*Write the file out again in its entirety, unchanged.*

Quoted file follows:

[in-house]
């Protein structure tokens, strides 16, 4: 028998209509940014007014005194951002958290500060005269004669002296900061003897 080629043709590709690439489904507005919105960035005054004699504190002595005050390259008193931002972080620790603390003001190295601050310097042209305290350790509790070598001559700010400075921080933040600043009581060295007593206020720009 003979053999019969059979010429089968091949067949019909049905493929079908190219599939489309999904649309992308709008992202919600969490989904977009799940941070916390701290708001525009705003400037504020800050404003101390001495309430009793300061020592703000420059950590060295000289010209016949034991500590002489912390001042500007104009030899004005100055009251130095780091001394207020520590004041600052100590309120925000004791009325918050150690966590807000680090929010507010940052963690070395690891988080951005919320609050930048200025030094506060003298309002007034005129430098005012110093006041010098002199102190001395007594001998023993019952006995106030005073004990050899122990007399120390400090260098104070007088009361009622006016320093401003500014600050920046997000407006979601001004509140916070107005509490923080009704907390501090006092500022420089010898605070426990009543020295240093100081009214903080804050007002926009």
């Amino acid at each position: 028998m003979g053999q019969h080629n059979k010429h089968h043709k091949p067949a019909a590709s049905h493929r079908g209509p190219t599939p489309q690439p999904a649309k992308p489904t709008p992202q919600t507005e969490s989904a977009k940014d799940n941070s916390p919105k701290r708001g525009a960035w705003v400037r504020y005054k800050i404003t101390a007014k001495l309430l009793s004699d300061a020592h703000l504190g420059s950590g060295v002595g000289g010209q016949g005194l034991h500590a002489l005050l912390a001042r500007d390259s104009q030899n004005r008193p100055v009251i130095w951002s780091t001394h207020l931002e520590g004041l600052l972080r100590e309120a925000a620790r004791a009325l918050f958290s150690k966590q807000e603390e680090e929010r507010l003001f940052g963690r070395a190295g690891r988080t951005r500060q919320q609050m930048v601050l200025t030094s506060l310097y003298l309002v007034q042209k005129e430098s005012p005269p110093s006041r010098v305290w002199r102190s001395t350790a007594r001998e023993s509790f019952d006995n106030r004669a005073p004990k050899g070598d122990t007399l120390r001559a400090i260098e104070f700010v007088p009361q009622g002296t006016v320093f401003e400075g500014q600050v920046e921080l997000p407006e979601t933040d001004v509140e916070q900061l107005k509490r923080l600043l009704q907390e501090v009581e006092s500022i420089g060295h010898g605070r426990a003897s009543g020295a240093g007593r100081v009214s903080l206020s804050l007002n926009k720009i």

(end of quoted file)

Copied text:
[in-house]
């Protein structure tokens, strides 16, 4: 028998209509940014007014005194951002958290500060005269004669002296900061003897 080629043709590709690439489904507005919105960035005054004699504190002595005050390259008193931002972080620790603390003001190295601050310097042209305290350790509790070598001559700010400075921080933040600043009581060295007593206020720009 003979053999019969059979010429089968091949067949019909049905493929079908190219599939489309999904649309992308709008992202919600969490989904977009799940941070916390701290708001525009705003400037504020800050404003101390001495309430009793300061020592703000420059950590060295000289010209016949034991500590002489912390001042500007104009030899004005100055009251130095780091001394207020520590004041600052100590309120925000004791009325918050150690966590807000680090929010507010940052963690070395690891988080951005919320609050930048200025030094506060003298309002007034005129430098005012110093006041010098002199102190001395007594001998023993019952006995106030005073004990050899122990007399120390400090260098104070007088009361009622006016320093401003500014600050920046997000407006979601001004509140916070107005509490923080009704907390501090006092500022420089010898605070426990009543020295240093100081009214903080804050007002926009």
């Amino acid at each position: 028998m003979g053999q019969h080629n059979k010429h089968h043709k091949p067949a019909a590709s049905h493929r079908g209509p190219t599939p489309q690439p999904a649309k992308p489904t709008p992202q919600t507005e969490s989904a977009k940014d799940n941070s916390p919105k701290r708001g525009a960035w705003v400037r504020y005054k800050i404003t101390a007014k001495l309430l009793s004699d300061a020592h703000l504190g420059s950590g060295v002595g000289g010209q016949g005194l034991h500590a002489l005050l912390a001042r500007d390259s104009q030899n004005r008193p100055v009251i130095w951002s780091t001394h207020l931002e520590g004041l600052l972080r100590e309120a925000a620790r004791a009325l918050f958290s150690k966590q807000e603390e680090e929010r507010l003001f940052g963690r070395a190295g690891r988080t951005r500060q919320q609050m930048v601050l200025t030094s506060l310097y003298l309002v007034q042209k005129e430098s005012p005269p110093s006041r010098v305290w002199r102190s001395t350790a007594r001998e023993s509790f019952d006995n106030r004669a005073p004990k050899g070598d122990t007399l120390r001559a400090i260098e104070f700010v007088p009361q009622g002296t006016v320093f401003e400075g500014q600050v920046e921080l997000p407006e979601t933040d001004v509140e916070q900061l107005k509490r923080l600043l009704q907390e501090v009581e006092s500022i420089g060295h010898g605070r426990a003897s009543g020295a240093g007593r100081v009214s903080l206020s804050l007002n926009k720009i």